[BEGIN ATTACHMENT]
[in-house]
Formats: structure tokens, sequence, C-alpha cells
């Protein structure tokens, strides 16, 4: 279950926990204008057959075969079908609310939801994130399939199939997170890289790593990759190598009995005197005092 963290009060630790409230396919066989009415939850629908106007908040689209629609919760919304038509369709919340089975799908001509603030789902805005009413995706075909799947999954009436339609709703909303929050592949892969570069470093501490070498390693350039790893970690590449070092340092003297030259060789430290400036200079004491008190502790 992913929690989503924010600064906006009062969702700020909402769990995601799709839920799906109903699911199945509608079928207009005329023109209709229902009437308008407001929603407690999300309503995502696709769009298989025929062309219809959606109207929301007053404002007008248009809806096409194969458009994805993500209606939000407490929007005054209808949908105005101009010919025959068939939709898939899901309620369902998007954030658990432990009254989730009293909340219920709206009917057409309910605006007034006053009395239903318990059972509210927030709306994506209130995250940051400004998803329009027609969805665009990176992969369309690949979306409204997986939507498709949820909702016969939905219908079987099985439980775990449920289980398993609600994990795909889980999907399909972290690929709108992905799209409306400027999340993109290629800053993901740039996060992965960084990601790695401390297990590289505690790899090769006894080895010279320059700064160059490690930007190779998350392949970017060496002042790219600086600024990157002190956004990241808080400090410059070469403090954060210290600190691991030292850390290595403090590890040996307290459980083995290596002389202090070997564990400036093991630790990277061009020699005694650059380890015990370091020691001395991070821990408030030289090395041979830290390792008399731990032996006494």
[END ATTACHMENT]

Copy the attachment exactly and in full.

[in-house]
Formats: structure tokens, sequence, C-alpha cells
């Protein structure tokens, strides 16, 4: 279950926990204008057959075969079908609310939801994130399939199939997170890289790593990759190598009995005197005092 963290009060630790409230396919066989009415939850629908106007908040689209629609919760919304038509369709919340089975799908001509603030789902805005009413995706075909799947999954009436339609709703909303929050592949892969570069470093501490070498390693350039790893970690590449070092340092003297030259060789430290400036200079004491008190502790 992913929690989503924010600064906006009062969702700020909402769990995601799709839920799906109903699911199945509608079928207009005329023109209709229902009437308008407001929603407690999300309503995502696709769009298989025929062309219809959606109207929301007053404002007008248009809806096409194969458009994805993500209606939000407490929007005054209808949908105005101009010919025959068939939709898939899901309620369902998007954030658990432990009254989730009293909340219920709206009917057409309910605006007034006053009395239903318990059972509210927030709306994506209130995250940051400004998803329009027609969805665009990176992969369309690949979306409204997986939507498709949820909702016969939905219908079987099985439980775990449920289980398993609600994990795909889980999907399909972290690929709108992905799209409306400027999340993109290629800053993901740039996060992965960084990601790695401390297990590289505690790899090769006894080895010279320059700064160059490690930007190779998350392949970017060496002042790219600086600024990157002190956004990241808080400090410059070469403090954060210290600190691991030292850390290595403090590890040996307290459980083995290596002389202090070997564990400036093991630790990277061009020699005694650059380890015990370091020691001395991070821990408030030289090395041979830290390792008399731990032996006494």